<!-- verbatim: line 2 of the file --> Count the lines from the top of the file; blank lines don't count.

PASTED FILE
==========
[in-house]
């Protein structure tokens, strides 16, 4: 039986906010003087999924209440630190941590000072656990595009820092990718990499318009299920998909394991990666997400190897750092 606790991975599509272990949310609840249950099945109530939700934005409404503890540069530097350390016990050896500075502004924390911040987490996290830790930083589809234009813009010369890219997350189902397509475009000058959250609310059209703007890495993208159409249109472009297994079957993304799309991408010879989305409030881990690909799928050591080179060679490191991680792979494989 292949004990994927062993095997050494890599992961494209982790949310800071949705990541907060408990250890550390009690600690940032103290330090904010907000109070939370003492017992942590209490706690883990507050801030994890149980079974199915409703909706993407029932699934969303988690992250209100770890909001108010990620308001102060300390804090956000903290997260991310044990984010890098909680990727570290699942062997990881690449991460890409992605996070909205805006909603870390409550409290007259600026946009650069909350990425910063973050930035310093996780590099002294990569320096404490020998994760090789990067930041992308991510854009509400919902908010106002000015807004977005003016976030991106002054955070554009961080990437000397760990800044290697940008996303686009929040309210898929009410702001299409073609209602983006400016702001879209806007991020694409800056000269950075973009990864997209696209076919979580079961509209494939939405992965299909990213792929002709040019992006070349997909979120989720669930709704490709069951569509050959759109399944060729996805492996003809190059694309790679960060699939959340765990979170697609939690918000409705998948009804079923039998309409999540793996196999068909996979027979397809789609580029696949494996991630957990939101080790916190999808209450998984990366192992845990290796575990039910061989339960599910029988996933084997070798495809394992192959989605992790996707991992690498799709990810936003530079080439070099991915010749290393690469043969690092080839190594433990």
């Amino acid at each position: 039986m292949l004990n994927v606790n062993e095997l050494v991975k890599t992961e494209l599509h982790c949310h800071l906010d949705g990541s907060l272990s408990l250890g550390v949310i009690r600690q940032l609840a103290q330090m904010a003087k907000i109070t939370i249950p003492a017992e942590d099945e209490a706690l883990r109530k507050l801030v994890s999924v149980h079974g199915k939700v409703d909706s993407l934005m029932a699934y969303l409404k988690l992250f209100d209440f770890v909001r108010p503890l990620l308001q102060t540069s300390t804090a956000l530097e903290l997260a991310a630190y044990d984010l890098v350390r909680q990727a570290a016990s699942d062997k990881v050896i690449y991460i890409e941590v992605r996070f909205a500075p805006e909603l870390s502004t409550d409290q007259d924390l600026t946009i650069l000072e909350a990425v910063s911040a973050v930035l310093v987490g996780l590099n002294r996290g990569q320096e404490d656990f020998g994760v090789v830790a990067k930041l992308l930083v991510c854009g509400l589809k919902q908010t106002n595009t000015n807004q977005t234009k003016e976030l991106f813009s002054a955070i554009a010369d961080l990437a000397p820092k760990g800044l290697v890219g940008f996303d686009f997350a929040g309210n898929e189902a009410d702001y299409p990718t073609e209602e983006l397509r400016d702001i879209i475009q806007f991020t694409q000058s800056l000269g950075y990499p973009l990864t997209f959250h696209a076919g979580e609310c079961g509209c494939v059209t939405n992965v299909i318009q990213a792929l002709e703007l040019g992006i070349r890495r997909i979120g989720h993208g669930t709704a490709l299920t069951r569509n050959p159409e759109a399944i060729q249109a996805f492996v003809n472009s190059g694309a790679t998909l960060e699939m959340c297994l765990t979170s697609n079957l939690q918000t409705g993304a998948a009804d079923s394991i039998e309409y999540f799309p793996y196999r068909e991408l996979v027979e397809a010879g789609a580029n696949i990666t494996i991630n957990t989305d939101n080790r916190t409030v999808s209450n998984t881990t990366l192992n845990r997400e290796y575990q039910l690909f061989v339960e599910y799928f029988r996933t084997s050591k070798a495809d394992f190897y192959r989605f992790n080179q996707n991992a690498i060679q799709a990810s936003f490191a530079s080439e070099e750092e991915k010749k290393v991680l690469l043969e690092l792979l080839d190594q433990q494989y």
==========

């Protein structure tokens, strides 16, 4: 039986906010003087999924209440630190941590000072656990595009820092990718990499318009299920998909394991990666997400190897750092 606790991975599509272990949310609840249950099945109530939700934005409404503890540069530097350390016990050896500075502004924390911040987490996290830790930083589809234009813009010369890219997350189902397509475009000058959250609310059209703007890495993208159409249109472009297994079957993304799309991408010879989305409030881990690909799928050591080179060679490191991680792979494989 292949004990994927062993095997050494890599992961494209982790949310800071949705990541907060408990250890550390009690600690940032103290330090904010907000109070939370003492017992942590209490706690883990507050801030994890149980079974199915409703909706993407029932699934969303988690992250209100770890909001108010990620308001102060300390804090956000903290997260991310044990984010890098909680990727570290699942062997990881690449991460890409992605996070909205805006909603870390409550409290007259600026946009650069909350990425910063973050930035310093996780590099002294990569320096404490020998994760090789990067930041992308991510854009509400919902908010106002000015807004977005003016976030991106002054955070554009961080990437000397760990800044290697940008996303686009929040309210898929009410702001299409073609209602983006400016702001879209806007991020694409800056000269950075973009990864997209696209076919979580079961509209494939939405992965299909990213792929002709040019992006070349997909979120989720669930709704490709069951569509050959759109399944060729996805492996003809190059694309790679960060699939959340765990979170697609939690918000409705998948009804079923039998309409999540793996196999068909996979027979397809789609580029696949494996991630957990939101080790916190999808209450998984990366192992845990290796575990039910061989339960599910029988996933084997070798495809394992192959989605992790996707991992690498799709990810936003530079080439070099991915010749290393690469043969690092080839190594433990």